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Meetings, Happy Hours, Workshops
The Coalition for Theatre & Social Justice meets on an as needed basis at this time. We meet to propose plans for action and to support each other in doing social justice work.
CTSJ hosts happy hours usually every other month to discuss what work we've been doing with communities. For information about our upcoming Happy Hours, check out our Facebook page or our News section.
Every month one of our members hosts a Joker Workout to try out new skills, work on a new game, or discuss some reading. Go HERE to get information about our next workout.
We often host one-off workshops on a variety of topics related to theatre for social change, including Intro to Theatre of the Oppressed, Intro to Playback Theatre, Open Facilitation Practice, Image Theatre, and more. Check out the Workshops page for more information.
In the spring of 2017, we are planning to host another Theatre of the Oppressed Joker Training with staff from Theatre of the Oppressed NYC.
Dates, times, and registration information will be posted here.
This training, for activists, artists, social service professionals, students and engaged citizens, journeys through the process of introducing a group to Theatre of the Oppressed games and exercises and creating a Forum Theatre play from start to finish. This includes telling and choosing stories of oppression, using Aesthetics of the Oppressed (clean trash sculpture, etc) to explore the story, and playing rehearsal games. We will examine the theory and politics of the work while staying firmly rooted in practice. Participants have the opportunity to practice jokering a Forum play and teaching back the games to the group, and receive constructive feedback from the group. We'll take time to address a variety of questions that arise when working with different communities. At the conclusion of the training, we'll share original Forum plays with friends and colleagues.
Prices for participation are on a sliding scale from $200 - $300. We ask participants to pay what they are able to contribute.
If you are interested in being on our interest list for further information about the training, please email us at email@example.com.
At our first meeting we asked people to begin volunteering their time at community organizations and building relationships with community members. Here are some of our favorite community organizations. If you need assistance contacting them, please let us know.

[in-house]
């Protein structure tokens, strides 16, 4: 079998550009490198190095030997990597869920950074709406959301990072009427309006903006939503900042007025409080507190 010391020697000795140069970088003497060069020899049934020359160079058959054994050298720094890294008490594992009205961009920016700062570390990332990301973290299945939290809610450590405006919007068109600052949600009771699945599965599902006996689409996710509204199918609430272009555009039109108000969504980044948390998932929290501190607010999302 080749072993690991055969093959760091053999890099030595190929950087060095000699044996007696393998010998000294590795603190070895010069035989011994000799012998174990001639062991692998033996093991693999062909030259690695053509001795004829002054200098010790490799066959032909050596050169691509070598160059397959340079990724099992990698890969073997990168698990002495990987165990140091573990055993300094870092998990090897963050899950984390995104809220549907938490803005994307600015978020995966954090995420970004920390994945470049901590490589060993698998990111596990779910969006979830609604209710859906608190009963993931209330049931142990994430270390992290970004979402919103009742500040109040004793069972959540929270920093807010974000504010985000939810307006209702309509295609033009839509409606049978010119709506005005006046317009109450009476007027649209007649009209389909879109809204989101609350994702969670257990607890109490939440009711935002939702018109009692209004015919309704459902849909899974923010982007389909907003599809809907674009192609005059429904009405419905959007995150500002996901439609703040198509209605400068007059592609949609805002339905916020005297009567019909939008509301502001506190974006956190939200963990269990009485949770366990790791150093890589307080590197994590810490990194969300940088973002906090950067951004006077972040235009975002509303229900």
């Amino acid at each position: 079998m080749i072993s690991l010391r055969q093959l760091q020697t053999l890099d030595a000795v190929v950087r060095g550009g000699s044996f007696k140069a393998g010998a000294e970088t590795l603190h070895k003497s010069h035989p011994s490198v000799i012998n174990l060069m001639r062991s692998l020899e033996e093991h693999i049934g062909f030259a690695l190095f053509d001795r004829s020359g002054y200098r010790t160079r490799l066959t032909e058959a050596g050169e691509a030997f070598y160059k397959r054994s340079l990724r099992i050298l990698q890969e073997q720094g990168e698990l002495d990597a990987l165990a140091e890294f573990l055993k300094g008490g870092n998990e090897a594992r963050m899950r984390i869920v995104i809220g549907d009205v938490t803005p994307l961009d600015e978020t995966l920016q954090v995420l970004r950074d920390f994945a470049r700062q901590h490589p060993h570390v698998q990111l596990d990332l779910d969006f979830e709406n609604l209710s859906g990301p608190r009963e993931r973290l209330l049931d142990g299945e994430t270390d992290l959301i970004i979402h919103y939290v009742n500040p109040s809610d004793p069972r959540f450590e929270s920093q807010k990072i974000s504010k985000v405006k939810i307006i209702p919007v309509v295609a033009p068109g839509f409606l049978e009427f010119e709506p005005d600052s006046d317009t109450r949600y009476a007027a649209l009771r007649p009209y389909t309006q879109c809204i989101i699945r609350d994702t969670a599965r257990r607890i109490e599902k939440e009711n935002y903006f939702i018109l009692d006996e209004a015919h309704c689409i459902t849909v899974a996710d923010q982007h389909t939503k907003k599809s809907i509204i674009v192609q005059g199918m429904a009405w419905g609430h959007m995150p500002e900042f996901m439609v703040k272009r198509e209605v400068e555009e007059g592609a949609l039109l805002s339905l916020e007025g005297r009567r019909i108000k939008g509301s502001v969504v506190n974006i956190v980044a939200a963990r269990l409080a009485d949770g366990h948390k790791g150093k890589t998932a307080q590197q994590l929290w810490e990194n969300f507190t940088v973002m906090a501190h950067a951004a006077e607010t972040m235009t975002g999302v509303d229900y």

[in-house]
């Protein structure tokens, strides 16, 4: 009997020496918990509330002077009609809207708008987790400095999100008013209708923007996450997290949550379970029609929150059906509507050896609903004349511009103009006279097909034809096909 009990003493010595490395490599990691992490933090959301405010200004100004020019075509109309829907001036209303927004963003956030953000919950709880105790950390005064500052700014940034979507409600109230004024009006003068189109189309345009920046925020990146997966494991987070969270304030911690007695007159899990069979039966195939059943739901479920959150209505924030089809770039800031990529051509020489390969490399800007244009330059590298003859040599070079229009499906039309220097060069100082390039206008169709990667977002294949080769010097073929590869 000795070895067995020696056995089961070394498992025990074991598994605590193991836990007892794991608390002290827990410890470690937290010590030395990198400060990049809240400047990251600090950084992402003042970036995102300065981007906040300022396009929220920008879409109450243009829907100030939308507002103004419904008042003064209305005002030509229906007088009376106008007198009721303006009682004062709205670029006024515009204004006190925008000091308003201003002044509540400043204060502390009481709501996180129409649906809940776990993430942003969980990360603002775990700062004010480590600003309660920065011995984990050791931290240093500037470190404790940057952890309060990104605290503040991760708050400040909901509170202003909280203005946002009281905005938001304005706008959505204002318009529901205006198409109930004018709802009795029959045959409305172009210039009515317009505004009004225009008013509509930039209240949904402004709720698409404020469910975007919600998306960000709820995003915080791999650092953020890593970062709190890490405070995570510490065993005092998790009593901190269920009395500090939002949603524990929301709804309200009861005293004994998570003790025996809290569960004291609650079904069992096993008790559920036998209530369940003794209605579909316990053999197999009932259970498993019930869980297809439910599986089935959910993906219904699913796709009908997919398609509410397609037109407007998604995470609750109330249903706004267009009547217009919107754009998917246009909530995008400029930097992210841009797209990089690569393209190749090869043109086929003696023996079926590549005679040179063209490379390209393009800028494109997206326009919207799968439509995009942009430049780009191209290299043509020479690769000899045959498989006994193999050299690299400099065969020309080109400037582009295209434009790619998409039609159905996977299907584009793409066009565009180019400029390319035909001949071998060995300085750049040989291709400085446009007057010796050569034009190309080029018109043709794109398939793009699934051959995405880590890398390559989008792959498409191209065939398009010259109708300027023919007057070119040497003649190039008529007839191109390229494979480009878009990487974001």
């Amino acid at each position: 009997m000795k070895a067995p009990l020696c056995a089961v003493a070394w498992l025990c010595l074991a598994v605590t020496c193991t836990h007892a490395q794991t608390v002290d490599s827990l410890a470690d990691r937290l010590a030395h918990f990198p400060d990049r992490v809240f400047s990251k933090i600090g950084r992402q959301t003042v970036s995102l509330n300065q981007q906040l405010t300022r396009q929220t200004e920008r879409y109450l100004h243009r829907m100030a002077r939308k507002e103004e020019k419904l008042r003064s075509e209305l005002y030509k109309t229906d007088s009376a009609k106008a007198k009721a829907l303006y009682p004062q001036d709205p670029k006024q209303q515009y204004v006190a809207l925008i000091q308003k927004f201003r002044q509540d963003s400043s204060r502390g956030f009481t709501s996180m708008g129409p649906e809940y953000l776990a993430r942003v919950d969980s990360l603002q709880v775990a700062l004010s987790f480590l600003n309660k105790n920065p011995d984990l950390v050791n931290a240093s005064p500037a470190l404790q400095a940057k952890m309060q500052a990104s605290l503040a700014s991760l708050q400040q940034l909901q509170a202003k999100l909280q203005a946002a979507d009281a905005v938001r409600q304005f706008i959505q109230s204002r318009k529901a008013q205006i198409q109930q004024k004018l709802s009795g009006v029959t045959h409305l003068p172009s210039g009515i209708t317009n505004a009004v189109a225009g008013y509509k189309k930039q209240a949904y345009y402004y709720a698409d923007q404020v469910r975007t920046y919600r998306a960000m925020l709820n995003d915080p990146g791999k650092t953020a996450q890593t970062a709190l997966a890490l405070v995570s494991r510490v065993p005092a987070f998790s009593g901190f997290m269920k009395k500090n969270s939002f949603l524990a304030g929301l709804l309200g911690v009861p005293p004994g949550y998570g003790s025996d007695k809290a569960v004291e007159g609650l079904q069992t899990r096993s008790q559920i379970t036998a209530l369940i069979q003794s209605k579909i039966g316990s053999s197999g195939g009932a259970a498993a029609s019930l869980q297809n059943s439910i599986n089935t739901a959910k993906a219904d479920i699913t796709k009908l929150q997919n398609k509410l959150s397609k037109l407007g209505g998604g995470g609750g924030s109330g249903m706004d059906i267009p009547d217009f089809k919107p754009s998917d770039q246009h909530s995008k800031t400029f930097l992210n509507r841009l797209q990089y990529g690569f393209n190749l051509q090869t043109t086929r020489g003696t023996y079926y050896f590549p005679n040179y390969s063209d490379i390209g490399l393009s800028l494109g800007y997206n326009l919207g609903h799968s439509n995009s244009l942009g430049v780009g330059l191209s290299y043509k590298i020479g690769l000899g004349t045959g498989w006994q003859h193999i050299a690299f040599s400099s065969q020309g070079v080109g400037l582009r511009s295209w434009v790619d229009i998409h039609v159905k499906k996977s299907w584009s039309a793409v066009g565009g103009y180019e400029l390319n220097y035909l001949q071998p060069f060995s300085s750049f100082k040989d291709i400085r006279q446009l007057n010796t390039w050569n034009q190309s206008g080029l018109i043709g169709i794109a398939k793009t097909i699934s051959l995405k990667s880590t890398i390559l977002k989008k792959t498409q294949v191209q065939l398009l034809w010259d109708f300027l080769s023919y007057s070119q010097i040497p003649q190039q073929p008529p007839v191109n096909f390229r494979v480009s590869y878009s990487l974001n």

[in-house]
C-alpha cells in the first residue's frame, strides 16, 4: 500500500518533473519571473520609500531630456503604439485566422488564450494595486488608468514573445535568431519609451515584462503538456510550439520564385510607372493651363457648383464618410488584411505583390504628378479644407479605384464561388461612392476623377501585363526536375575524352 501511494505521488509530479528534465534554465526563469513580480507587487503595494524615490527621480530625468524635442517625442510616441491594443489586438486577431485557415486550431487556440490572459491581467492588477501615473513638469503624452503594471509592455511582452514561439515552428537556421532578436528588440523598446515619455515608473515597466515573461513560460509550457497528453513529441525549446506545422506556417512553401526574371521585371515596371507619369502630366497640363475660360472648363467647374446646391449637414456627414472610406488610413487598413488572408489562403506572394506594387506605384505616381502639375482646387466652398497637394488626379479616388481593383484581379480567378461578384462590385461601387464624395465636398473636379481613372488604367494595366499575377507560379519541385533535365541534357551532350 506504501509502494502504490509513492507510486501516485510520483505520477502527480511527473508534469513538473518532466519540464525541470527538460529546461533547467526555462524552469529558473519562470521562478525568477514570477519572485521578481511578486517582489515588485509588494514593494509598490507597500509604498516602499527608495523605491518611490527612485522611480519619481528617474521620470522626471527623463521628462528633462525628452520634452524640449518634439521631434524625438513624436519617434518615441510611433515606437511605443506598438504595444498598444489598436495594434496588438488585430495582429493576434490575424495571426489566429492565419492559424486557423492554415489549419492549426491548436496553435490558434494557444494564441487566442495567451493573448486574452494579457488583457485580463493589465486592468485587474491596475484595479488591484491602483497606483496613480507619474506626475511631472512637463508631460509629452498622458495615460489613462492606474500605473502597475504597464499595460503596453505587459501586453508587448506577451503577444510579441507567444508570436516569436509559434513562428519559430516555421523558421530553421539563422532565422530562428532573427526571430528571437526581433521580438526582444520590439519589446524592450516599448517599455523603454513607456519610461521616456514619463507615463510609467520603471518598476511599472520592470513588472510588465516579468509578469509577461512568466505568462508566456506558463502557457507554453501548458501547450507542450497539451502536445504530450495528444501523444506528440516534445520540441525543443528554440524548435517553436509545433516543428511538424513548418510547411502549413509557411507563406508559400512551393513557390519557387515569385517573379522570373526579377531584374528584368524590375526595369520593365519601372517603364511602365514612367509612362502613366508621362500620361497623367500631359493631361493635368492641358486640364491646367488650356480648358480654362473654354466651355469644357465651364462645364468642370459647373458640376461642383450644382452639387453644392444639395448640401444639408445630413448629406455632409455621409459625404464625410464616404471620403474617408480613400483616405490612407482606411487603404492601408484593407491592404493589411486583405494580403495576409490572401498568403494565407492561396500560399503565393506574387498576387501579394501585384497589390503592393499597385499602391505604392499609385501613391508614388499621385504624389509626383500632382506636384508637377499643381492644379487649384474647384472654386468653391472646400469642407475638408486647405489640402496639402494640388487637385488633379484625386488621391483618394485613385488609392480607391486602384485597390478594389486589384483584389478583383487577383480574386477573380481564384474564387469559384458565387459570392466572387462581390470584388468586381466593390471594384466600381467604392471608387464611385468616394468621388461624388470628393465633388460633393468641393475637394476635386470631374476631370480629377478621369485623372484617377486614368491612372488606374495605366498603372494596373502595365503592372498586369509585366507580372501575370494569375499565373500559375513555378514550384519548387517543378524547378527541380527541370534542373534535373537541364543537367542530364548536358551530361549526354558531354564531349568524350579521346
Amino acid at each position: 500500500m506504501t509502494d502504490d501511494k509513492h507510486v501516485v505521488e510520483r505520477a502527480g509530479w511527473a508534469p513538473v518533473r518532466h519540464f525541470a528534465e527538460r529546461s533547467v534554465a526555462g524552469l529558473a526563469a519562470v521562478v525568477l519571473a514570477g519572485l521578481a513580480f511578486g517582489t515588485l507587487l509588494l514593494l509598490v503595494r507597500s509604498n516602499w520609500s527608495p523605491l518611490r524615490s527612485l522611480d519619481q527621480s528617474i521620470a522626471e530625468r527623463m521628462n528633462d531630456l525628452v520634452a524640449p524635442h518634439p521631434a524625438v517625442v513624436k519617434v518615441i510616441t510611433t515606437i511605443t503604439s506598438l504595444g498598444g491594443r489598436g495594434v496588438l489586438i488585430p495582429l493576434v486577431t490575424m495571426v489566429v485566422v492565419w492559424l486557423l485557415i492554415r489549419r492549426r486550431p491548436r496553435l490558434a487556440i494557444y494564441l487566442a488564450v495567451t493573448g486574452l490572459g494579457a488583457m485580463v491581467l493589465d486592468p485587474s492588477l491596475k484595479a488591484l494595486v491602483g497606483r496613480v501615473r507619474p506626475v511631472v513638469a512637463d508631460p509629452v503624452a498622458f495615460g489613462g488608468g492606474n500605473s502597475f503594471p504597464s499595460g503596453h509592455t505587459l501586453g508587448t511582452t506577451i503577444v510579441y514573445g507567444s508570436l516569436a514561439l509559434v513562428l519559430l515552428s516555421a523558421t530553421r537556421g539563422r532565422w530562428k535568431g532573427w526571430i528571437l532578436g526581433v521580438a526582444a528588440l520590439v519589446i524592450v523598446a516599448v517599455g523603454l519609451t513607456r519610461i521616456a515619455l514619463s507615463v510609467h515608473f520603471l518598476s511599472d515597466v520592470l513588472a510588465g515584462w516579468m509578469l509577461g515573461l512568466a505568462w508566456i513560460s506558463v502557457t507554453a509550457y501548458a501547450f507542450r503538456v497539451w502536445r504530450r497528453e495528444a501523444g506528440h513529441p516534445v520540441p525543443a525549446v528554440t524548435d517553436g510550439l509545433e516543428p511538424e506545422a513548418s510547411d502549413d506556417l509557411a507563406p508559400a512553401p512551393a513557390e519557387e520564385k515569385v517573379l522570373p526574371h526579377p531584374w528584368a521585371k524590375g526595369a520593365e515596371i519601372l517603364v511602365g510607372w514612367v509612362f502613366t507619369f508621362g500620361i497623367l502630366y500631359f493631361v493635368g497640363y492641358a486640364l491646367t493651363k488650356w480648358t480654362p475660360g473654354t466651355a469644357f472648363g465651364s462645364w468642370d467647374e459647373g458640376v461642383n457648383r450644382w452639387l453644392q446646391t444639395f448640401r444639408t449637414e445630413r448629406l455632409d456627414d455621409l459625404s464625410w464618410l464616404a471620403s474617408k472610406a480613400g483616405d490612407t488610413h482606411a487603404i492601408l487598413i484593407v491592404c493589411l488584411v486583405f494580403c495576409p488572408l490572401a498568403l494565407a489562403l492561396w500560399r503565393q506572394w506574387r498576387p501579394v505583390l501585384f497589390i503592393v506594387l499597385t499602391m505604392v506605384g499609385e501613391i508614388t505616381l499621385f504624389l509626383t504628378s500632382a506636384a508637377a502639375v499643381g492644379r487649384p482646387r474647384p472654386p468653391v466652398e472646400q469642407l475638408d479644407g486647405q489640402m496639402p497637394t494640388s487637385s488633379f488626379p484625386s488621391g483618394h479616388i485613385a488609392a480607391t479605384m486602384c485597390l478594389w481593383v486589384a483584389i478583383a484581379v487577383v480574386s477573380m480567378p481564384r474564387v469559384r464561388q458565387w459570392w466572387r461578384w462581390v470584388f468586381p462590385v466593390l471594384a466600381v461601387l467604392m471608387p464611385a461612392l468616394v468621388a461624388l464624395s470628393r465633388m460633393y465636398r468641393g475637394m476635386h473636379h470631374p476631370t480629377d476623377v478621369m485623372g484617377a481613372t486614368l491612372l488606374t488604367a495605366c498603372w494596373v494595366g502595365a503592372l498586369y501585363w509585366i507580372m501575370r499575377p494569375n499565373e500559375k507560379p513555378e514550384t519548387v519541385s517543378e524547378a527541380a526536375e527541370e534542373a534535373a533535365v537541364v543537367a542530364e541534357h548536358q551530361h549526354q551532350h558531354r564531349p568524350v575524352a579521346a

Arlington-Alexandria Coalition for the Homeless
Which a mission to move people into a permanently self-sufficient, independent life, provides transitional housing and support services to homeless families and women in Arlington County and the City of Alexandria in Virginia.
Typical activities: tutoring, field trip coordinating, small business planning.
Bread for the City
Provides vulnerable residents of Washington, D.C., with services, including food, clothing, medical care, and legal and social services, in an atmosphere of dignity and respect.
Typical activities: sorting clothes, health education, distributing groceries.
Community of Hope
Provides direct services in health care, housing, and educational support to meet the needs of homeless and low-income families and individuals in Washington, D.C.
Typical activities: after-school reading programs, computer lab assistance, child care volunteers, translating services, Hope Apartments maintenance work.
Friends and Families of Incarcerated People
Primary mission is to foster community support that effectively meets the needs of today’s at-risk children and families of those incarcerated. It operates solely to promote charity, literacy, public safety, and to avoid inter-generational incarceration.
Typical activities: after-school mentoring.
Contact: Stuart Anderson, firstname.lastname@example.org www.ffoip.org
Guerilla Arts Ink
A community-based arts & education organization dedicated to improving the overall quality of life of the youth we serve through quality arts programming, innovative curriculum design, and educational consulting.
Typical activities: school programs, workshops
Contact: Stacy Lucus (Program Coordinator) INFO@EDLYRICS.COM
A bilingual and multicultural agency specializing in the prevention of homelessness in the Washington, D.C., metropolitan area that helps the Latino community. Specializes in helping homeless men and women who suffer from addiction, alcoholism, and mental health problems.
So Others Might Eat
Feeds and clothes D.C.’s homeless and poor; treats ill, homeless people at medical, dental, and mental health programs; trains people for jobs; and houses homeless families and single adults.
Typical activities: tutoring children, working with senior populations, dining room and meal preparation, yard work, painting, organizing game nights and birthday parties, administrative tasks.
Thrive DC provides a safety net for people facing economic crisis and housing instability, and helps achieve independence for people experiencing extended periods of homelessness.
Typical activities: preparing and distributing meals and emergency supplies, assisting at computer workshops, helping people apply for jobs, tutoring.